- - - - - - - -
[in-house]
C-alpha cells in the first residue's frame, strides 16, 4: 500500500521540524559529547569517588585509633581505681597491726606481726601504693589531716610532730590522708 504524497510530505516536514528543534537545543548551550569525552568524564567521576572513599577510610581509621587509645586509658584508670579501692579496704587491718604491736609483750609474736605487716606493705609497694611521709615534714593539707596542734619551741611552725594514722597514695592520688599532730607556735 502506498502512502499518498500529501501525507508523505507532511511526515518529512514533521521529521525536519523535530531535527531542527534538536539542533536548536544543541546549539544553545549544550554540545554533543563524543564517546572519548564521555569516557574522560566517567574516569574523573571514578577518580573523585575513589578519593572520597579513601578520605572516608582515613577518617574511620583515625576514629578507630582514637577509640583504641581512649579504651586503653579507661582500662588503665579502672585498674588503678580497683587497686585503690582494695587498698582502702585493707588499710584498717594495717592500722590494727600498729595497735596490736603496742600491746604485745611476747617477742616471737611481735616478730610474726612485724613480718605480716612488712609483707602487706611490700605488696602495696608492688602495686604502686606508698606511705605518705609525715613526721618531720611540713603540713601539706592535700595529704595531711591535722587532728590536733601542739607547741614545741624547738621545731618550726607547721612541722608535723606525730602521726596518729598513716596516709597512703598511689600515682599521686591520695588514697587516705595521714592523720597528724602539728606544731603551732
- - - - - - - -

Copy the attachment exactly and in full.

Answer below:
[in-house]
C-alpha cells in the first residue's frame, strides 16, 4: 500500500521540524559529547569517588585509633581505681597491726606481726601504693589531716610532730590522708 504524497510530505516536514528543534537545543548551550569525552568524564567521576572513599577510610581509621587509645586509658584508670579501692579496704587491718604491736609483750609474736605487716606493705609497694611521709615534714593539707596542734619551741611552725594514722597514695592520688599532730607556735 502506498502512502499518498500529501501525507508523505507532511511526515518529512514533521521529521525536519523535530531535527531542527534538536539542533536548536544543541546549539544553545549544550554540545554533543563524543564517546572519548564521555569516557574522560566517567574516569574523573571514578577518580573523585575513589578519593572520597579513601578520605572516608582515613577518617574511620583515625576514629578507630582514637577509640583504641581512649579504651586503653579507661582500662588503665579502672585498674588503678580497683587497686585503690582494695587498698582502702585493707588499710584498717594495717592500722590494727600498729595497735596490736603496742600491746604485745611476747617477742616471737611481735616478730610474726612485724613480718605480716612488712609483707602487706611490700605488696602495696608492688602495686604502686606508698606511705605518705609525715613526721618531720611540713603540713601539706592535700595529704595531711591535722587532728590536733601542739607547741614545741624547738621545731618550726607547721612541722608535723606525730602521726596518729598513716596516709597512703598511689600515682599521686591520695588514697587516705595521714592523720597528724602539728606544731603551732